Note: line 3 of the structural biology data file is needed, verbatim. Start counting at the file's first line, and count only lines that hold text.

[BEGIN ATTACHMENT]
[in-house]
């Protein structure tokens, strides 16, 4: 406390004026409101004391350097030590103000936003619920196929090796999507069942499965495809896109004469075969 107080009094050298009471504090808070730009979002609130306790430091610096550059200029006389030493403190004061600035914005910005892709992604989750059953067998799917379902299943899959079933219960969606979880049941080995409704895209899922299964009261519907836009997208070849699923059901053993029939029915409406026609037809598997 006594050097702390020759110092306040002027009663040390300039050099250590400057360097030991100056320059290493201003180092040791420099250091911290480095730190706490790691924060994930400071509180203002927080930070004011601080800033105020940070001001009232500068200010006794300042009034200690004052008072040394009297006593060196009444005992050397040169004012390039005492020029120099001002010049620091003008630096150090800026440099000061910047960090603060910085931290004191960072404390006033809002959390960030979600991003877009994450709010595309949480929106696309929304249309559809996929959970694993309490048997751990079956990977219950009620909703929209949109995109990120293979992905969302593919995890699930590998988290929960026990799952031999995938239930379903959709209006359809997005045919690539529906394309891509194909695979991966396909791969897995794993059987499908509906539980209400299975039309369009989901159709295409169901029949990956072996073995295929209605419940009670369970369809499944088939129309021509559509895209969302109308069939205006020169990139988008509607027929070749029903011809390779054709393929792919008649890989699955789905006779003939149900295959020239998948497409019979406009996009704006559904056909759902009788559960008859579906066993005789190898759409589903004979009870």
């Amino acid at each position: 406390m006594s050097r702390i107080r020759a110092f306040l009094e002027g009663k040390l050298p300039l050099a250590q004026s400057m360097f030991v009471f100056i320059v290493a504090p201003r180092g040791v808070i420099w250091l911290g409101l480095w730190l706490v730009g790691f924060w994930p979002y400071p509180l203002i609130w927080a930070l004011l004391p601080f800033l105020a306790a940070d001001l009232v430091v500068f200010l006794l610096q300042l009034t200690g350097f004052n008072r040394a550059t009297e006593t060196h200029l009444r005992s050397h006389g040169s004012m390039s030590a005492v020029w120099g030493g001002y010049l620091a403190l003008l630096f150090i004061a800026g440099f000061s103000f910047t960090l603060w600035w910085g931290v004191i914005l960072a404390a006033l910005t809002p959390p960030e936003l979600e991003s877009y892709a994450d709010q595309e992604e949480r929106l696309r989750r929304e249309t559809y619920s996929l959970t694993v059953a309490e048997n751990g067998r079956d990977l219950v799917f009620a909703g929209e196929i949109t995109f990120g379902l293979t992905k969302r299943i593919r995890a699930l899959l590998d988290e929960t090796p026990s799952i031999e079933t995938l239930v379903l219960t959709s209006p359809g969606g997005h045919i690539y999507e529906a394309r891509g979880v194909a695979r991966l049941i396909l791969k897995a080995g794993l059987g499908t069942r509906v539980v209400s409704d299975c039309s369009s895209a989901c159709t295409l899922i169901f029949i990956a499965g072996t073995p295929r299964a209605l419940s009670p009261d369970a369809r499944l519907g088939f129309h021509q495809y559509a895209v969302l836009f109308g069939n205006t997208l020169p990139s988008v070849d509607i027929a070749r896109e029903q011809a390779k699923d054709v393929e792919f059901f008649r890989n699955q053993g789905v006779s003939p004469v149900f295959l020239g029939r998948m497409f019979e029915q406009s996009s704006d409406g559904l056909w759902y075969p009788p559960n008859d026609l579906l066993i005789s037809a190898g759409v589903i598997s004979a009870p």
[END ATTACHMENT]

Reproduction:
């Amino acid at each position: 406390m006594s050097r702390i107080r020759a110092f306040l009094e002027g009663k040390l050298p300039l050099a250590q004026s400057m360097f030991v009471f100056i320059v290493a504090p201003r180092g040791v808070i420099w250091l911290g409101l480095w730190l706490v730009g790691f924060w994930p979002y400071p509180l203002i609130w927080a930070l004011l004391p601080f800033l105020a306790a940070d001001l009232v430091v500068f200010l006794l610096q300042l009034t200690g350097f004052n008072r040394a550059t009297e006593t060196h200029l009444r005992s050397h006389g040169s004012m390039s030590a005492v020029w120099g030493g001002y010049l620091a403190l003008l630096f150090i004061a800026g440099f000061s103000f910047t960090l603060w600035w910085g931290v004191i914005l960072a404390a006033l910005t809002p959390p960030e936003l979600e991003s877009y892709a994450d709010q595309e992604e949480r929106l696309r989750r929304e249309t559809y619920s996929l959970t694993v059953a309490e048997n751990g067998r079956d990977l219950v799917f009620a909703g929209e196929i949109t995109f990120g379902l293979t992905k969302r299943i593919r995890a699930l899959l590998d988290e929960t090796p026990s799952i031999e079933t995938l239930v379903l219960t959709s209006p359809g969606g997005h045919i690539y999507e529906a394309r891509g979880v194909a695979r991966l049941i396909l791969k897995a080995g794993l059987g499908t069942r509906v539980v209400s409704d299975c039309s369009s895209a989901c159709t295409l899922i169901f029949i990956a499965g072996t073995p295929r299964a209605l419940s009670p009261d369970a369809r499944l519907g088939f129309h021509q495809y559509a895209v969302l836009f109308g069939n205006t997208l020169p990139s988008v070849d509607i027929a070749r896109e029903q011809a390779k699923d054709v393929e792919f059901f008649r890989n699955q053993g789905v006779s003939p004469v149900f295959l020239g029939r998948m497409f019979e029915q406009s996009s704006d409406g559904l056909w759902y075969p009788p559960n008859d026609l579906l066993i005789s037809a190898g759409v589903i598997s004979a009870p």